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U.S. offers limited deferral on tariff, duty deposits | FURNTR
U.S. offers limited deferral on tariff, duty deposits

90-day postponement does not affect goods subject to Section 301 China tariffs

WASHINGTON – A move by the U.S. government to offer a 90-day postponement on duty deposits paid by importers of record was hailed by the National Retail Federation on Monday as a welcome step for retailers that are struggling amidst shutdowns related to the COVID-19 pandemic.

“The White House announcement that the government is providing a limited duty deferral for importers is welcome news to retailers struggling to find any good news during this extremely difficult time,” the NRF said in a statement. “We encourage the administration to broaden these deferrals for additional relief. … This deferral provides some retailers with additional liquidity and better cash flow, giving hope for business continuity and a faster recovery once the pandemic has passed.”

The 90-day deferral relates to goods entered into or withdrawn from warehouses, including those facilities in foreign trade zones, in March and April. Typically deposits on those goods are paid once they arrive in the U.S.

But the 90-day deferral does not apply to goods subject to China tariffs or to goods facing antidumping or countervailing duties. While there have been a handful of product exclusions in household furniture, most furniture and bedding products still face 25% tariffs under the Section 301 China tariffs and thus will continue to pay deposits on those goods once they enter the U.S.

In addition, there are antidumping duties on categories such as wooden bedroom furniture and countervailing duties on Chinese-made mattresses. Categories such as wooden cabinets and vanities face both antidumping and countervailing duties. Importers of record typically pay cash deposit rates on these goods once they enter the U.S.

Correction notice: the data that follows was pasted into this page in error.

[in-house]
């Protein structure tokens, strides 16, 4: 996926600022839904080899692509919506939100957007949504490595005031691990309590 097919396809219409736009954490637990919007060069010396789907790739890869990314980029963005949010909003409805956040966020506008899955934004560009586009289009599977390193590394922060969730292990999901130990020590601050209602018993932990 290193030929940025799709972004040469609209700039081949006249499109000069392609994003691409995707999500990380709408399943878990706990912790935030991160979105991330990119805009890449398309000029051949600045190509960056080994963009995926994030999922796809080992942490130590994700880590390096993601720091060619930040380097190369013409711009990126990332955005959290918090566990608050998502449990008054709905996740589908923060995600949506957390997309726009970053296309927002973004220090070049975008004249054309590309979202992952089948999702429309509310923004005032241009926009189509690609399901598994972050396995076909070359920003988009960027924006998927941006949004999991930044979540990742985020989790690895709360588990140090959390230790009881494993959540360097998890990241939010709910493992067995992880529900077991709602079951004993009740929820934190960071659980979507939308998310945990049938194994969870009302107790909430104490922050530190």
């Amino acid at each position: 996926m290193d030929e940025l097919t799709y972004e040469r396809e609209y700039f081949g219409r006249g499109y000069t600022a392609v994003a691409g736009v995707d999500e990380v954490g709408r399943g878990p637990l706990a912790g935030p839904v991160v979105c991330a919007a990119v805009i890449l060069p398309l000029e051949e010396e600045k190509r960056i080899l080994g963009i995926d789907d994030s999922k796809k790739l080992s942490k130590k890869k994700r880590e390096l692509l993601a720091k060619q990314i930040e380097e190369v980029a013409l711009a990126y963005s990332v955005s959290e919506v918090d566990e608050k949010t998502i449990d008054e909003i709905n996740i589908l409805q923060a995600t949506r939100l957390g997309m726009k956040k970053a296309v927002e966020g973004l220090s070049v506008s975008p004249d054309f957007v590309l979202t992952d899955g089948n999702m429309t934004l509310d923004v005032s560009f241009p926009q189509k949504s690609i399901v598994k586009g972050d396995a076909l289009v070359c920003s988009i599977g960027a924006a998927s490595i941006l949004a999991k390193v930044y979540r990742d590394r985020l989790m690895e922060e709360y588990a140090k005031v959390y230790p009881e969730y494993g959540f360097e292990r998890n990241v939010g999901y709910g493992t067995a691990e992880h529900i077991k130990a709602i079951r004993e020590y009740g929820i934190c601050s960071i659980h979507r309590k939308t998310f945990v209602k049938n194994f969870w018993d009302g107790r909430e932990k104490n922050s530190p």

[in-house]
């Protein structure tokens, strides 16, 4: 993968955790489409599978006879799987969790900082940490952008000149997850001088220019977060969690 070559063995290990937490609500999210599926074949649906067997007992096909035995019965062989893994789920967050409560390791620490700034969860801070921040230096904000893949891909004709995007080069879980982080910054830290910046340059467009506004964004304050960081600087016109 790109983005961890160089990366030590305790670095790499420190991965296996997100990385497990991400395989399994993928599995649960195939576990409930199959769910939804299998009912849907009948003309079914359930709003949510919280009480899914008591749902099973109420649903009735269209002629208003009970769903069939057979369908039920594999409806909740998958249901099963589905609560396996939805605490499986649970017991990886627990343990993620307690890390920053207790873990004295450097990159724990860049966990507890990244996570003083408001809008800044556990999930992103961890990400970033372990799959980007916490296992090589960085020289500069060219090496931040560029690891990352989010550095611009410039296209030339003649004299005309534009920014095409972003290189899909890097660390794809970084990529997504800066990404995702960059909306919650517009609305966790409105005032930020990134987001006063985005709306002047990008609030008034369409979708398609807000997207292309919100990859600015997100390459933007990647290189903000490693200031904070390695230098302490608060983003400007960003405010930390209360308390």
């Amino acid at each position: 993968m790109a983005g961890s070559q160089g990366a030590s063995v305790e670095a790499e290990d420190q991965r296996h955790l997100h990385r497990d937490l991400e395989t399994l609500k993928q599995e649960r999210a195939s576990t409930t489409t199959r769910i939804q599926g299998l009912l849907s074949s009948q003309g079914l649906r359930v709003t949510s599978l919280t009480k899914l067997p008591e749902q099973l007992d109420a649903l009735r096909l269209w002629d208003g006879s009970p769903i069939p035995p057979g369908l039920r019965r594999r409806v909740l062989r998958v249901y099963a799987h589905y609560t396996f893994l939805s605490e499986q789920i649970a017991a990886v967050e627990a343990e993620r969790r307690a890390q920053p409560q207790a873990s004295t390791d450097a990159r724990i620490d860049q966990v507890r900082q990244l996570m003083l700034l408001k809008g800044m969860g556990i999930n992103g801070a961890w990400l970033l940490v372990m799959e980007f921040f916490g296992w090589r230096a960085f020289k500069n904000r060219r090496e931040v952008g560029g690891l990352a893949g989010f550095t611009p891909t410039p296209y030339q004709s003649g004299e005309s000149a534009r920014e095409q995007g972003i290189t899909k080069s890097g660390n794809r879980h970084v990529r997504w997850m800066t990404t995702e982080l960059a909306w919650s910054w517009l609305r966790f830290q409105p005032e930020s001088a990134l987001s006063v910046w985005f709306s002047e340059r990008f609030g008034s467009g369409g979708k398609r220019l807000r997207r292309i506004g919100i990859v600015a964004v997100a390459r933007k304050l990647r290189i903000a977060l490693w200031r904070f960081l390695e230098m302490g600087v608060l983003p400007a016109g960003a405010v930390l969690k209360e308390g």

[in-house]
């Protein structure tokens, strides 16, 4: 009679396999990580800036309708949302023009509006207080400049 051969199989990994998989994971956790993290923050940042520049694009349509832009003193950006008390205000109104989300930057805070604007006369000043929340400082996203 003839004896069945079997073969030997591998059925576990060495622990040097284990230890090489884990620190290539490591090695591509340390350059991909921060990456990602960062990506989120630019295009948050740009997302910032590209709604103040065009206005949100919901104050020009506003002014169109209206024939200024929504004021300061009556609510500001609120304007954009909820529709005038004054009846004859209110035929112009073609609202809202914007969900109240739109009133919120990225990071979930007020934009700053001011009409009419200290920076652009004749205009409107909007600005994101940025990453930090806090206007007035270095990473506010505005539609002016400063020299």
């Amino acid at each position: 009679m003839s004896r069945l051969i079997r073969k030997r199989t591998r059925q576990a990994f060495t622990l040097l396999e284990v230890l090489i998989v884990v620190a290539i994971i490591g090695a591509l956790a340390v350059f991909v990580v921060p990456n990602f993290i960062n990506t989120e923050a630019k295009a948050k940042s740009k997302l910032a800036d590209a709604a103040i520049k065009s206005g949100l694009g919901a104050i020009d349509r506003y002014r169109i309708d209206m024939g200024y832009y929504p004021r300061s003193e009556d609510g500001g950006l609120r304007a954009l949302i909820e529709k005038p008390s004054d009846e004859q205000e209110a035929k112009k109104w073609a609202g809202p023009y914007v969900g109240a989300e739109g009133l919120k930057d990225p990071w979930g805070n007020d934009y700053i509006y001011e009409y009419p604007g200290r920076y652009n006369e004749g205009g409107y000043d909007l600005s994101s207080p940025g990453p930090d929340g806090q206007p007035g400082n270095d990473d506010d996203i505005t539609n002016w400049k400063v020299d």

As with these categories, furniture importers also will continue to pay deposits on goods subject to Section 301 China tariffs. The same holds true for goods subject to Section 201 duties on solar cells and panels and washing machines and parts or Section 232 duties imposed on steel and aluminum.


Washington-based law firm Mowry & Grimson also issued a statement regarding the limited duty deferrals. “Although many import-reliant U.S. businesses have called for targeted assistance during the COVID-19 crisis, this rule offers very limited relief,” the firm said on Monday, adding, “The order only applies to the most favored nation tariffs.”

It added that that no merchandise subject to antidumping or countervailing duties, Section 201, 232 or 301 trade remedies will be considered for deferral.

The law firm noted that others qualifying for deferral must show a “significant financial hardship.” According to U.S. Customs and Border Protection, this means that the importer’s operation was fully or partially suspended during March or April 2020 due to orders from a governmental authority that limited any form of commerce, travel or group meetings due to COVID-19.     April 20, 2020    

News Author : Erbay ŞAHİN

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